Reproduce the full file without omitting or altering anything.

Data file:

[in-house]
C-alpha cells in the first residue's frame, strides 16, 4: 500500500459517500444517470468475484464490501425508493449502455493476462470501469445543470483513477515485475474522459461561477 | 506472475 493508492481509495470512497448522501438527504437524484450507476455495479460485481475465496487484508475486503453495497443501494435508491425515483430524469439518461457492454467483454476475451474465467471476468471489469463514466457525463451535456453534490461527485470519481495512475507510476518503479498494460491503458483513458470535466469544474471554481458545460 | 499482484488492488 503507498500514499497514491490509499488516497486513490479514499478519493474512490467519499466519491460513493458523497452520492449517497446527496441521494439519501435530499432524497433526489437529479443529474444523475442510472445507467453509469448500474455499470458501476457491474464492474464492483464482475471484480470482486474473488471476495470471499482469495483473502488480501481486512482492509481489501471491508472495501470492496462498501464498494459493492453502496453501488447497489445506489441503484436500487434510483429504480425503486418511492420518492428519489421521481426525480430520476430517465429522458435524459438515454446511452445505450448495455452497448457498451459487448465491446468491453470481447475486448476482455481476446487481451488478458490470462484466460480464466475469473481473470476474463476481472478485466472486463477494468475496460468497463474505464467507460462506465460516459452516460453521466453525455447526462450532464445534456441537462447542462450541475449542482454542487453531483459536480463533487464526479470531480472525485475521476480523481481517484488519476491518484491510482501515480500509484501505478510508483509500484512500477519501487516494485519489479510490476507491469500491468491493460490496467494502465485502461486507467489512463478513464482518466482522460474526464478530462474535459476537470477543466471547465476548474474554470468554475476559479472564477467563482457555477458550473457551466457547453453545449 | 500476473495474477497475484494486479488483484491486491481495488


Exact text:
[in-house]
C-alpha cells in the first residue's frame, strides 16, 4: 500500500459517500444517470468475484464490501425508493449502455493476462470501469445543470483513477515485475474522459461561477 | 506472475 493508492481509495470512497448522501438527504437524484450507476455495479460485481475465496487484508475486503453495497443501494435508491425515483430524469439518461457492454467483454476475451474465467471476468471489469463514466457525463451535456453534490461527485470519481495512475507510476518503479498494460491503458483513458470535466469544474471554481458545460 | 499482484488492488 503507498500514499497514491490509499488516497486513490479514499478519493474512490467519499466519491460513493458523497452520492449517497446527496441521494439519501435530499432524497433526489437529479443529474444523475442510472445507467453509469448500474455499470458501476457491474464492474464492483464482475471484480470482486474473488471476495470471499482469495483473502488480501481486512482492509481489501471491508472495501470492496462498501464498494459493492453502496453501488447497489445506489441503484436500487434510483429504480425503486418511492420518492428519489421521481426525480430520476430517465429522458435524459438515454446511452445505450448495455452497448457498451459487448465491446468491453470481447475486448476482455481476446487481451488478458490470462484466460480464466475469473481473470476474463476481472478485466472486463477494468475496460468497463474505464467507460462506465460516459452516460453521466453525455447526462450532464445534456441537462447542462450541475449542482454542487453531483459536480463533487464526479470531480472525485475521476480523481481517484488519476491518484491510482501515480500509484501505478510508483509500484512500477519501487516494485519489479510490476507491469500491468491493460490496467494502465485502461486507467489512463478513464482518466482522460474526464478530462474535459476537470477543466471547465476548474474554470468554475476559479472564477467563482457555477458550473457551466457547453453545449 | 500476473495474477497475484494486479488483484491486491481495488